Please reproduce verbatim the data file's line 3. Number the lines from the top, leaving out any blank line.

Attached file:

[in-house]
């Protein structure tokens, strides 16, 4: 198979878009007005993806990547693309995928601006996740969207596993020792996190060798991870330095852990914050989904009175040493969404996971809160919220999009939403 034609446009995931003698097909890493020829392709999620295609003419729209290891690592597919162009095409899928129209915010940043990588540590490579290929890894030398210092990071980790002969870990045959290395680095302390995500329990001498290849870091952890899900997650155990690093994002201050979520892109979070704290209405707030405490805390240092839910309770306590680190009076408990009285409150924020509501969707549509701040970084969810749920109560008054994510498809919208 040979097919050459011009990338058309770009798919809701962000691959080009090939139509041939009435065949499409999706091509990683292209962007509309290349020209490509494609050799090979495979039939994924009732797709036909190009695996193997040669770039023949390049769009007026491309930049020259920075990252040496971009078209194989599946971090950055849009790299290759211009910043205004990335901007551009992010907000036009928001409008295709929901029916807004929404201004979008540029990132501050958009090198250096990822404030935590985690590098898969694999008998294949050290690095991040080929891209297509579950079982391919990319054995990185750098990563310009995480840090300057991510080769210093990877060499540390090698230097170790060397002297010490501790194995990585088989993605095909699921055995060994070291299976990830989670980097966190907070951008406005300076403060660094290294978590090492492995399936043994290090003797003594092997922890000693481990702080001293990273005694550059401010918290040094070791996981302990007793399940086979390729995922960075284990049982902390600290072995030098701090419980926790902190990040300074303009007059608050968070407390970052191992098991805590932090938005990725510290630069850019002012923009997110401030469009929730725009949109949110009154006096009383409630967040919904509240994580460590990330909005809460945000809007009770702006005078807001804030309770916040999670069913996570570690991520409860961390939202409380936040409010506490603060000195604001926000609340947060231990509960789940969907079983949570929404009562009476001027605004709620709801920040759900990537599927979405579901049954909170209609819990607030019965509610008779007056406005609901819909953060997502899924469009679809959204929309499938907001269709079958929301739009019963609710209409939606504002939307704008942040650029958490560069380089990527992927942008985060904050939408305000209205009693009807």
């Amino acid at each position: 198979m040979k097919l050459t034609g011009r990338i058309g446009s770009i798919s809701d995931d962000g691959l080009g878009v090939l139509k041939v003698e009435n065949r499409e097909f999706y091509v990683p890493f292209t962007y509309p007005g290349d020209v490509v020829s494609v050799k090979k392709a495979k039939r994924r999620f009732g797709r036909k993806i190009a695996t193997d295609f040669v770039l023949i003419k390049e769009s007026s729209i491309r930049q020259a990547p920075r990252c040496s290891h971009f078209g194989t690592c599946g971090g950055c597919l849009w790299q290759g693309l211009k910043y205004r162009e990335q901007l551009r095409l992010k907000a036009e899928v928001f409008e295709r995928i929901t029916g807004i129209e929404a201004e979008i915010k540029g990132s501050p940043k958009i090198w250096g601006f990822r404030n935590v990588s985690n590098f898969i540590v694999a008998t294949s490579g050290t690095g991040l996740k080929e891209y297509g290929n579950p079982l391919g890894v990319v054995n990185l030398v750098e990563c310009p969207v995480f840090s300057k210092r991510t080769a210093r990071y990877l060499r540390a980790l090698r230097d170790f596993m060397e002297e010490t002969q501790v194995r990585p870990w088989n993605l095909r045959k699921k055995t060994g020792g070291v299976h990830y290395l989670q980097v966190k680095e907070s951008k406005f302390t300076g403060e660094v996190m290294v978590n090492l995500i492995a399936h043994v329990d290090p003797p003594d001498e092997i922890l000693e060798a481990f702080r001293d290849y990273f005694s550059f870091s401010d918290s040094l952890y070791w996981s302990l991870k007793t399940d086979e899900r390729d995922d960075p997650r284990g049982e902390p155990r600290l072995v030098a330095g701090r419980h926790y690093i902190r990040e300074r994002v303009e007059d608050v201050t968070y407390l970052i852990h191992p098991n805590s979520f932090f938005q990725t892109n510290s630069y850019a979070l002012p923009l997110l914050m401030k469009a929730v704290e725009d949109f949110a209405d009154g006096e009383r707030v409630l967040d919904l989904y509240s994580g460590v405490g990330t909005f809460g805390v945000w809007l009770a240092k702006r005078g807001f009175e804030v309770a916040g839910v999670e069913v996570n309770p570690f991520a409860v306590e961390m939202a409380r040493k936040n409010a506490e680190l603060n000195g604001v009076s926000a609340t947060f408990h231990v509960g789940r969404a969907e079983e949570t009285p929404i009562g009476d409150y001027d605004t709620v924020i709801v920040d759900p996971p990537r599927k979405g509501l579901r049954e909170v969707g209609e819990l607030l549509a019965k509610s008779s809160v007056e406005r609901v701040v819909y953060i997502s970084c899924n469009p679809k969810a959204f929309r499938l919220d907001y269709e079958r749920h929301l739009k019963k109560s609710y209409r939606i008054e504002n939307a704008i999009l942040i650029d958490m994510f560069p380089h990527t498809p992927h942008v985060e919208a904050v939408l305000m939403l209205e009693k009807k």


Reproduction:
């Amino acid at each position: 198979m040979k097919l050459t034609g011009r990338i058309g446009s770009i798919s809701d995931d962000g691959l080009g878009v090939l139509k041939v003698e009435n065949r499409e097909f999706y091509v990683p890493f292209t962007y509309p007005g290349d020209v490509v020829s494609v050799k090979k392709a495979k039939r994924r999620f009732g797709r036909k993806i190009a695996t193997d295609f040669v770039l023949i003419k390049e769009s007026s729209i491309r930049q020259a990547p920075r990252c040496s290891h971009f078209g194989t690592c599946g971090g950055c597919l849009w790299q290759g693309l211009k910043y205004r162009e990335q901007l551009r095409l992010k907000a036009e899928v928001f409008e295709r995928i929901t029916g807004i129209e929404a201004e979008i915010k540029g990132s501050p940043k958009i090198w250096g601006f990822r404030n935590v990588s985690n590098f898969i540590v694999a008998t294949s490579g050290t690095g991040l996740k080929e891209y297509g290929n579950p079982l391919g890894v990319v054995n990185l030398v750098e990563c310009p969207v995480f840090s300057k210092r991510t080769a210093r990071y990877l060499r540390a980790l090698r230097d170790f596993m060397e002297e010490t002969q501790v194995r990585p870990w088989n993605l095909r045959k699921k055995t060994g020792g070291v299976h990830y290395l989670q980097v966190k680095e907070s951008k406005f302390t300076g403060e660094v996190m290294v978590n090492l995500i492995a399936h043994v329990d290090p003797p003594d001498e092997i922890l000693e060798a481990f702080r001293d290849y990273f005694s550059f870091s401010d918290s040094l952890y070791w996981s302990l991870k007793t399940d086979e899900r390729d995922d960075p997650r284990g049982e902390p155990r600290l072995v030098a330095g701090r419980h926790y690093i902190r990040e300074r994002v303009e007059d608050v201050t968070y407390l970052i852990h191992p098991n805590s979520f932090f938005q990725t892109n510290s630069y850019a979070l002012p923009l997110l914050m401030k469009a929730v704290e725009d949109f949110a209405d009154g006096e009383r707030v409630l967040d919904l989904y509240s994580g460590v405490g990330t909005f809460g805390v945000w809007l009770a240092k702006r005078g807001f009175e804030v309770a916040g839910v999670e069913v996570n309770p570690f991520a409860v306590e961390m939202a409380r040493k936040n409010a506490e680190l603060n000195g604001v009076s926000a609340t947060f408990h231990v509960g789940r969404a969907e079983e949570t009285p929404i009562g009476d409150y001027d605004t709620v924020i709801v920040d759900p996971p990537r599927k979405g509501l579901r049954e909170v969707g209609e819990l607030l549509a019965k509610s008779s809160v007056e406005r609901v701040v819909y953060i997502s970084c899924n469009p679809k969810a959204f929309r499938l919220d907001y269709e079958r749920h929301l739009k019963k109560s609710y209409r939606i008054e504002n939307a704008i999009l942040i650029d958490m994510f560069p380089h990527t498809p992927h942008v985060e919208a904050v939408l305000m939403l209205e009693k009807k």